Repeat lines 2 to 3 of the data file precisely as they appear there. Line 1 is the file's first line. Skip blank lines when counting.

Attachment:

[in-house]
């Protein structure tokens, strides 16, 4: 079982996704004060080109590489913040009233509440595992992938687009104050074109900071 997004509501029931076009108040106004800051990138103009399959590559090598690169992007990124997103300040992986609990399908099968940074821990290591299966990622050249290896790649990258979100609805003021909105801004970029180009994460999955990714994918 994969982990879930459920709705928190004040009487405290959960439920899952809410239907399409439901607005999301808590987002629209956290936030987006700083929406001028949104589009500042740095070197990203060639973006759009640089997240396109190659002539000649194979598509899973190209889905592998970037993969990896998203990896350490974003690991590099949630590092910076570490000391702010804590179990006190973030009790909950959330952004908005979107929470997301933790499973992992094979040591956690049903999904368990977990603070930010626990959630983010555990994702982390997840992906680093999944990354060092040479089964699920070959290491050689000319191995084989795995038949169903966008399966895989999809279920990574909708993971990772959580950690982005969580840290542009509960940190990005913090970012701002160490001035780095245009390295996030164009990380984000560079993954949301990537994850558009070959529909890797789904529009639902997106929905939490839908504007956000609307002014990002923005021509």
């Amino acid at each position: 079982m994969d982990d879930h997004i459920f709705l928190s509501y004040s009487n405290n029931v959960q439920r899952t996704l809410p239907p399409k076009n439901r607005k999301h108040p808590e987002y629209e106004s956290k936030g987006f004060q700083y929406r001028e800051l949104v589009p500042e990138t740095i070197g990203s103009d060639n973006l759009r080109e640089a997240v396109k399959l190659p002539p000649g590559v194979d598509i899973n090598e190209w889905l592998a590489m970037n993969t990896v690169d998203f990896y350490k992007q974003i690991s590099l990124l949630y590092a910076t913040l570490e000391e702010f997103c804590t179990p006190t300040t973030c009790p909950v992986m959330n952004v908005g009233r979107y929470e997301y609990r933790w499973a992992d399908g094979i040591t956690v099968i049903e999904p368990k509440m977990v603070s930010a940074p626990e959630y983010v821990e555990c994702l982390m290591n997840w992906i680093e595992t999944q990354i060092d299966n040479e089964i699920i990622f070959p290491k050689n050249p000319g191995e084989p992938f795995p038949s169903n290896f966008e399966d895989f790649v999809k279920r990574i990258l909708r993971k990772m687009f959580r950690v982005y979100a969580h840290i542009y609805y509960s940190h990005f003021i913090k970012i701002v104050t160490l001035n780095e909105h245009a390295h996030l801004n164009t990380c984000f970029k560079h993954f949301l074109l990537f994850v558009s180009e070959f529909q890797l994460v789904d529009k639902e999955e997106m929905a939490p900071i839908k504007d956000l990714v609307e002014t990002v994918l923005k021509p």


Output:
């Protein structure tokens, strides 16, 4: 079982996704004060080109590489913040009233509440595992992938687009104050074109900071 997004509501029931076009108040106004800051990138103009399959590559090598690169992007990124997103300040992986609990399908099968940074821990290591299966990622050249290896790649990258979100609805003021909105801004970029180009994460999955990714994918 994969982990879930459920709705928190004040009487405290959960439920899952809410239907399409439901607005999301808590987002629209956290936030987006700083929406001028949104589009500042740095070197990203060639973006759009640089997240396109190659002539000649194979598509899973190209889905592998970037993969990896998203990896350490974003690991590099949630590092910076570490000391702010804590179990006190973030009790909950959330952004908005979107929470997301933790499973992992094979040591956690049903999904368990977990603070930010626990959630983010555990994702982390997840992906680093999944990354060092040479089964699920070959290491050689000319191995084989795995038949169903966008399966895989999809279920990574909708993971990772959580950690982005969580840290542009509960940190990005913090970012701002160490001035780095245009390295996030164009990380984000560079993954949301990537994850558009070959529909890797789904529009639902997106929905939490839908504007956000609307002014990002923005021509």
């Amino acid at each position: 079982m994969d982990d879930h997004i459920f709705l928190s509501y004040s009487n405290n029931v959960q439920r899952t996704l809410p239907p399409k076009n439901r607005k999301h108040p808590e987002y629209e106004s956290k936030g987006f004060q700083y929406r001028e800051l949104v589009p500042e990138t740095i070197g990203s103009d060639n973006l759009r080109e640089a997240v396109k399959l190659p002539p000649g590559v194979d598509i899973n090598e190209w889905l592998a590489m970037n993969t990896v690169d998203f990896y350490k992007q974003i690991s590099l990124l949630y590092a910076t913040l570490e000391e702010f997103c804590t179990p006190t300040t973030c009790p909950v992986m959330n952004v908005g009233r979107y929470e997301y609990r933790w499973a992992d399908g094979i040591t956690v099968i049903e999904p368990k509440m977990v603070s930010a940074p626990e959630y983010v821990e555990c994702l982390m290591n997840w992906i680093e595992t999944q990354i060092d299966n040479e089964i699920i990622f070959p290491k050689n050249p000319g191995e084989p992938f795995p038949s169903n290896f966008e399966d895989f790649v999809k279920r990574i990258l909708r993971k990772m687009f959580r950690v982005y979100a969580h840290i542009y609805y509960s940190h990005f003021i913090k970012i701002v104050t160490l001035n780095e909105h245009a390295h996030l801004n164009t990380c984000f970029k560079h993954f949301l074109l990537f994850v558009s180009e070959f529909q890797l994460v789904d529009k639902e999955e997106m929905a939490p900071i839908k504007d956000l990714v609307e002014t990002v994918l923005k021509p």